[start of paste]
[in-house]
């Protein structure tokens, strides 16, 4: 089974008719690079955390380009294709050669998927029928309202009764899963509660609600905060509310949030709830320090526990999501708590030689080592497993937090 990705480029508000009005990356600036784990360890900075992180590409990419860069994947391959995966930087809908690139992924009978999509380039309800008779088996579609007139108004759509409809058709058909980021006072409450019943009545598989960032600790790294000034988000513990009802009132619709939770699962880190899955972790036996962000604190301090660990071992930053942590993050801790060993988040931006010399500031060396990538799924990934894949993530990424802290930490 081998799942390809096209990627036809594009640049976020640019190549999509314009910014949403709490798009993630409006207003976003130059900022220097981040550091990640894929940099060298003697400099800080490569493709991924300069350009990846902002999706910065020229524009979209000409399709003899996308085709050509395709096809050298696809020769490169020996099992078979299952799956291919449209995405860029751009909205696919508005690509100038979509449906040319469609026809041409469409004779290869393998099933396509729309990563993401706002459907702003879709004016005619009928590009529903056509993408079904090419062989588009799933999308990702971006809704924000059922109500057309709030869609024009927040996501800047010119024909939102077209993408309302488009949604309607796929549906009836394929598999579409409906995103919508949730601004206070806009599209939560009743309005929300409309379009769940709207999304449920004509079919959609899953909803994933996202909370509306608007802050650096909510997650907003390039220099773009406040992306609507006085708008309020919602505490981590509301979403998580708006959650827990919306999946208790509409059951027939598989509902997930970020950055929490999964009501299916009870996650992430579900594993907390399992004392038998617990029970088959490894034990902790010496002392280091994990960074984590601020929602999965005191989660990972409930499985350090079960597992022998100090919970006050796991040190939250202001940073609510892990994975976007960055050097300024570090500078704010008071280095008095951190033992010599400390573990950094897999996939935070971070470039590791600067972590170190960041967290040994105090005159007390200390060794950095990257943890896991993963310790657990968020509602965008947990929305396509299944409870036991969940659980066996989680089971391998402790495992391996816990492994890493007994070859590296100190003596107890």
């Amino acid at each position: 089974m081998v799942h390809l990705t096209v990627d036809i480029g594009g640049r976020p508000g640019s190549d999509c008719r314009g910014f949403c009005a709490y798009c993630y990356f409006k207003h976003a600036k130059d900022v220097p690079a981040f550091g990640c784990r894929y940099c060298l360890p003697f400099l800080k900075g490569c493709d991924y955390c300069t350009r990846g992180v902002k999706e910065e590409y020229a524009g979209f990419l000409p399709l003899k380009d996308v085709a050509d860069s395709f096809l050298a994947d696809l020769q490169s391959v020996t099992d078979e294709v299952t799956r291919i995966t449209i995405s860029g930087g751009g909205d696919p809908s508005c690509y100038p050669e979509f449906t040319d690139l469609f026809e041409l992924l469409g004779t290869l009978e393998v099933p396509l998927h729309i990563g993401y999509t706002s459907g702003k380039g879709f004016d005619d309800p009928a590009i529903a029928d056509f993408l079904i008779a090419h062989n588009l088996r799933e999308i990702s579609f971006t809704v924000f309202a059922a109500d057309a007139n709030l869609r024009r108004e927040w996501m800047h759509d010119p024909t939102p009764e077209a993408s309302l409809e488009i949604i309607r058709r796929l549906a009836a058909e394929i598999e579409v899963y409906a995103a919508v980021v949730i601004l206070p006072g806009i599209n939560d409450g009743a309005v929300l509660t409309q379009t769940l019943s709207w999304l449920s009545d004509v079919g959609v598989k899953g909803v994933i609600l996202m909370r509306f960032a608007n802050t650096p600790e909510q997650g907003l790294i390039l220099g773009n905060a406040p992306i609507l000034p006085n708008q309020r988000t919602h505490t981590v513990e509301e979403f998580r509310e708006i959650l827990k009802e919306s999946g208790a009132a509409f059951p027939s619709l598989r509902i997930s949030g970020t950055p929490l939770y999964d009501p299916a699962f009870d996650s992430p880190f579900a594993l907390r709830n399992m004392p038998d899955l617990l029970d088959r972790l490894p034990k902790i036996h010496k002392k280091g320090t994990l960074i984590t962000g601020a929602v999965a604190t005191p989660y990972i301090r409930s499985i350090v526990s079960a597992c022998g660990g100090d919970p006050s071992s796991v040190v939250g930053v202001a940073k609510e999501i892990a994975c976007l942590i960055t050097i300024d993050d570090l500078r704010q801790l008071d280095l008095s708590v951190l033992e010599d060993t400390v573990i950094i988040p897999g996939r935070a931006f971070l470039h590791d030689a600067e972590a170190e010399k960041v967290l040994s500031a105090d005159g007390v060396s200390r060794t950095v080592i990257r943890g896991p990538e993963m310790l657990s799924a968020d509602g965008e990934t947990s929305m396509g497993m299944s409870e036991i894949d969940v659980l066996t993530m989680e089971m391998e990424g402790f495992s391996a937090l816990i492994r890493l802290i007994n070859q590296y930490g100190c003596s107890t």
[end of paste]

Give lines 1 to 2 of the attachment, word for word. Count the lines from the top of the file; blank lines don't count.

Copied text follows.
[in-house]
């Protein structure tokens, strides 16, 4: 089974008719690079955390380009294709050669998927029928309202009764899963509660609600905060509310949030709830320090526990999501708590030689080592497993937090 990705480029508000009005990356600036784990360890900075992180590409990419860069994947391959995966930087809908690139992924009978999509380039309800008779088996579609007139108004759509409809058709058909980021006072409450019943009545598989960032600790790294000034988000513990009802009132619709939770699962880190899955972790036996962000604190301090660990071992930053942590993050801790060993988040931006010399500031060396990538799924990934894949993530990424802290930490 081998799942390809096209990627036809594009640049976020640019190549999509314009910014949403709490798009993630409006207003976003130059900022220097981040550091990640894929940099060298003697400099800080490569493709991924300069350009990846902002999706910065020229524009979209000409399709003899996308085709050509395709096809050298696809020769490169020996099992078979299952799956291919449209995405860029751009909205696919508005690509100038979509449906040319469609026809041409469409004779290869393998099933396509729309990563993401706002459907702003879709004016005619009928590009529903056509993408079904090419062989588009799933999308990702971006809704924000059922109500057309709030869609024009927040996501800047010119024909939102077209993408309302488009949604309607796929549906009836394929598999579409409906995103919508949730601004206070806009599209939560009743309005929300409309379009769940709207999304449920004509079919959609899953909803994933996202909370509306608007802050650096909510997650907003390039220099773009406040992306609507006085708008309020919602505490981590509301979403998580708006959650827990919306999946208790509409059951027939598989509902997930970020950055929490999964009501299916009870996650992430579900594993907390399992004392038998617990029970088959490894034990902790010496002392280091994990960074984590601020929602999965005191989660990972409930499985350090079960597992022998100090919970006050796991040190939250202001940073609510892990994975976007960055050097300024570090500078704010008071280095008095951190033992010599400390573990950094897999996939935070971070470039590791600067972590170190960041967290040994105090005159007390200390060794950095990257943890896991993963310790657990968020509602965008947990929305396509299944409870036991969940659980066996989680089971391998402790495992391996816990492994890493007994070859590296100190003596107890």